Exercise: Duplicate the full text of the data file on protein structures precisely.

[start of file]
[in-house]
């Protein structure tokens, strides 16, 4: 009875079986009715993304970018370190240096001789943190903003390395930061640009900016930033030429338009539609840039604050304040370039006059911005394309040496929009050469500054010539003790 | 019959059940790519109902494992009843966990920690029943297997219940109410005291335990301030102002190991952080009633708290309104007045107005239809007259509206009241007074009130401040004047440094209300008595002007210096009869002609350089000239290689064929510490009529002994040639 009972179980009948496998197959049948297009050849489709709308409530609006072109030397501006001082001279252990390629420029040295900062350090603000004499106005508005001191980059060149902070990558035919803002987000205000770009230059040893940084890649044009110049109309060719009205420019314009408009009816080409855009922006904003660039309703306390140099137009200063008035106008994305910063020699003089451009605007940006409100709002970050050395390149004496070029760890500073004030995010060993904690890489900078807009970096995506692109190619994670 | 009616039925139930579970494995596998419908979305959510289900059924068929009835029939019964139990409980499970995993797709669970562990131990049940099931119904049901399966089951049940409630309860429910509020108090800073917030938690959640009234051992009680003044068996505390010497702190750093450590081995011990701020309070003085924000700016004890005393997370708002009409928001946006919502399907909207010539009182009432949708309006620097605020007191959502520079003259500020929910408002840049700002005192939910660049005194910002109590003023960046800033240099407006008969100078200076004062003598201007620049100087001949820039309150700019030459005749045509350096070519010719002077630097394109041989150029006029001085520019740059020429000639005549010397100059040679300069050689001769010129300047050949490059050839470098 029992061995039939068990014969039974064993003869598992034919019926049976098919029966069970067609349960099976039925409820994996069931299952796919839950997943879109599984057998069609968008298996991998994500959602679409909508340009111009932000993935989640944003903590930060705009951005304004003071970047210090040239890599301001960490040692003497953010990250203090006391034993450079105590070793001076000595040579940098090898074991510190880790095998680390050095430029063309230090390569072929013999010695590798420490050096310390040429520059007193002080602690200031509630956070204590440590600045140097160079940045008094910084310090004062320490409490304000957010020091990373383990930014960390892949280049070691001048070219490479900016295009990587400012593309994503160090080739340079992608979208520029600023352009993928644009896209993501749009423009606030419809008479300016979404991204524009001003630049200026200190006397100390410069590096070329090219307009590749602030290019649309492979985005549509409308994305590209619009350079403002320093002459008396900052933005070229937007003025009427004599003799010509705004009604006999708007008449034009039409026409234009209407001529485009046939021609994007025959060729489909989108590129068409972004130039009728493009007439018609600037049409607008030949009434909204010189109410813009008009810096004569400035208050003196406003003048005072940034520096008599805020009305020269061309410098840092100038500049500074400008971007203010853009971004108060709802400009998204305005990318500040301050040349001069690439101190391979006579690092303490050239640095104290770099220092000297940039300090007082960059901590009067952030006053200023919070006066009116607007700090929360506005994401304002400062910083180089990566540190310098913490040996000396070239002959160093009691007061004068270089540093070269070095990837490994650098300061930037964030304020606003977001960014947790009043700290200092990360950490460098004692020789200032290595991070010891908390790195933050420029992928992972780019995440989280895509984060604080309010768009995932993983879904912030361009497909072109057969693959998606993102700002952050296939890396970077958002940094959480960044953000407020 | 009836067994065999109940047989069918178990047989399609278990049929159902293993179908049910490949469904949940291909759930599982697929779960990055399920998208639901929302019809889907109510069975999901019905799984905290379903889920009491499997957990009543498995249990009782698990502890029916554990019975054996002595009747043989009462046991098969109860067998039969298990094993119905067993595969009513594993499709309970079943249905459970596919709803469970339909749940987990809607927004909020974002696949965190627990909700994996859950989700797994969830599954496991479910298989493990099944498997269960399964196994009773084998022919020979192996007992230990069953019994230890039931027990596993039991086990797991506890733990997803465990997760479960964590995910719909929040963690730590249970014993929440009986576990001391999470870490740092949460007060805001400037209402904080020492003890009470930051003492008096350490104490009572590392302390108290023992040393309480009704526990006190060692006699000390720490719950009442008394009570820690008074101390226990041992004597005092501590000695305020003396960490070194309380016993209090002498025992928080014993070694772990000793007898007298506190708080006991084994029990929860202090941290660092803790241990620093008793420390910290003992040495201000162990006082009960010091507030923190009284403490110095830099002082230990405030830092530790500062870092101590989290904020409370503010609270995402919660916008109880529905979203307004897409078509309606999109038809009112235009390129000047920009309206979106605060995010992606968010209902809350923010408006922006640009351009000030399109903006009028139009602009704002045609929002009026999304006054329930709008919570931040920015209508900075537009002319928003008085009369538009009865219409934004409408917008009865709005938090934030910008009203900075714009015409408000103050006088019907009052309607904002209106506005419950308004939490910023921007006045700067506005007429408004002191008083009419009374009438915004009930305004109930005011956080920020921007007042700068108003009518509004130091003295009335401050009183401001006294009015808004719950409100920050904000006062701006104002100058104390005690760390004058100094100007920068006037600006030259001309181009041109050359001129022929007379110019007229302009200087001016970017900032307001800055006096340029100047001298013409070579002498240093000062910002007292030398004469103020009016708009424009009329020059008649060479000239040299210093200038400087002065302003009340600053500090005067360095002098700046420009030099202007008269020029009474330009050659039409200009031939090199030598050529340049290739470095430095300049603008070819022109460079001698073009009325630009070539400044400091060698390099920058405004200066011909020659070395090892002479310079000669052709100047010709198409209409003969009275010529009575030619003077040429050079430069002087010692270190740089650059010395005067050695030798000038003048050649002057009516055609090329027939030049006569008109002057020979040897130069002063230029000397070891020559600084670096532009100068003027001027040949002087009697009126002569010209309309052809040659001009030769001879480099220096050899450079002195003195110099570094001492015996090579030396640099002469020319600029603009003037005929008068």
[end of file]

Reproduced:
[in-house]
């Protein structure tokens, strides 16, 4: 009875079986009715993304970018370190240096001789943190903003390395930061640009900016930033030429338009539609840039604050304040370039006059911005394309040496929009050469500054010539003790 | 019959059940790519109902494992009843966990920690029943297997219940109410005291335990301030102002190991952080009633708290309104007045107005239809007259509206009241007074009130401040004047440094209300008595002007210096009869002609350089000239290689064929510490009529002994040639 009972179980009948496998197959049948297009050849489709709308409530609006072109030397501006001082001279252990390629420029040295900062350090603000004499106005508005001191980059060149902070990558035919803002987000205000770009230059040893940084890649044009110049109309060719009205420019314009408009009816080409855009922006904003660039309703306390140099137009200063008035106008994305910063020699003089451009605007940006409100709002970050050395390149004496070029760890500073004030995010060993904690890489900078807009970096995506692109190619994670 | 009616039925139930579970494995596998419908979305959510289900059924068929009835029939019964139990409980499970995993797709669970562990131990049940099931119904049901399966089951049940409630309860429910509020108090800073917030938690959640009234051992009680003044068996505390010497702190750093450590081995011990701020309070003085924000700016004890005393997370708002009409928001946006919502399907909207010539009182009432949708309006620097605020007191959502520079003259500020929910408002840049700002005192939910660049005194910002109590003023960046800033240099407006008969100078200076004062003598201007620049100087001949820039309150700019030459005749045509350096070519010719002077630097394109041989150029006029001085520019740059020429000639005549010397100059040679300069050689001769010129300047050949490059050839470098 029992061995039939068990014969039974064993003869598992034919019926049976098919029966069970067609349960099976039925409820994996069931299952796919839950997943879109599984057998069609968008298996991998994500959602679409909508340009111009932000993935989640944003903590930060705009951005304004003071970047210090040239890599301001960490040692003497953010990250203090006391034993450079105590070793001076000595040579940098090898074991510190880790095998680390050095430029063309230090390569072929013999010695590798420490050096310390040429520059007193002080602690200031509630956070204590440590600045140097160079940045008094910084310090004062320490409490304000957010020091990373383990930014960390892949280049070691001048070219490479900016295009990587400012593309994503160090080739340079992608979208520029600023352009993928644009896209993501749009423009606030419809008479300016979404991204524009001003630049200026200190006397100390410069590096070329090219307009590749602030290019649309492979985005549509409308994305590209619009350079403002320093002459008396900052933005070229937007003025009427004599003799010509705004009604006999708007008449034009039409026409234009209407001529485009046939021609994007025959060729489909989108590129068409972004130039009728493009007439018609600037049409607008030949009434909204010189109410813009008009810096004569400035208050003196406003003048005072940034520096008599805020009305020269061309410098840092100038500049500074400008971007203010853009971004108060709802400009998204305005990318500040301050040349001069690439101190391979006579690092303490050239640095104290770099220092000297940039300090007082960059901590009067952030006053200023919070006066009116607007700090929360506005994401304002400062910083180089990566540190310098913490040996000396070239002959160093009691007061004068270089540093070269070095990837490994650098300061930037964030304020606003977001960014947790009043700290200092990360950490460098004692020789200032290595991070010891908390790195933050420029992928992972780019995440989280895509984060604080309010768009995932993983879904912030361009497909072109057969693959998606993102700002952050296939890396970077958002940094959480960044953000407020 | 009836067994065999109940047989069918178990047989399609278990049929159902293993179908049910490949469904949940291909759930599982697929779960990055399920998208639901929302019809889907109510069975999901019905799984905290379903889920009491499997957990009543498995249990009782698990502890029916554990019975054996002595009747043989009462046991098969109860067998039969298990094993119905067993595969009513594993499709309970079943249905459970596919709803469970339909749940987990809607927004909020974002696949965190627990909700994996859950989700797994969830599954496991479910298989493990099944498997269960399964196994009773084998022919020979192996007992230990069953019994230890039931027990596993039991086990797991506890733990997803465990997760479960964590995910719909929040963690730590249970014993929440009986576990001391999470870490740092949460007060805001400037209402904080020492003890009470930051003492008096350490104490009572590392302390108290023992040393309480009704526990006190060692006699000390720490719950009442008394009570820690008074101390226990041992004597005092501590000695305020003396960490070194309380016993209090002498025992928080014993070694772990000793007898007298506190708080006991084994029990929860202090941290660092803790241990620093008793420390910290003992040495201000162990006082009960010091507030923190009284403490110095830099002082230990405030830092530790500062870092101590989290904020409370503010609270995402919660916008109880529905979203307004897409078509309606999109038809009112235009390129000047920009309206979106605060995010992606968010209902809350923010408006922006640009351009000030399109903006009028139009602009704002045609929002009026999304006054329930709008919570931040920015209508900075537009002319928003008085009369538009009865219409934004409408917008009865709005938090934030910008009203900075714009015409408000103050006088019907009052309607904002209106506005419950308004939490910023921007006045700067506005007429408004002191008083009419009374009438915004009930305004109930005011956080920020921007007042700068108003009518509004130091003295009335401050009183401001006294009015808004719950409100920050904000006062701006104002100058104390005690760390004058100094100007920068006037600006030259001309181009041109050359001129022929007379110019007229302009200087001016970017900032307001800055006096340029100047001298013409070579002498240093000062910002007292030398004469103020009016708009424009009329020059008649060479000239040299210093200038400087002065302003009340600053500090005067360095002098700046420009030099202007008269020029009474330009050659039409200009031939090199030598050529340049290739470095430095300049603008070819022109460079001698073009009325630009070539400044400091060698390099920058405004200066011909020659070395090892002479310079000669052709100047010709198409209409003969009275010529009575030619003077040429050079430069002087010692270190740089650059010395005067050695030798000038003048050649002057009516055609090329027939030049006569008109002057020979040897130069002063230029000397070891020559600084670096532009100068003027001027040949002087009697009126002569010209309309052809040659001009030769001879480099220096050899450079002195003195110099570094001492015996090579030396640099002469020319600029603009003037005929008068």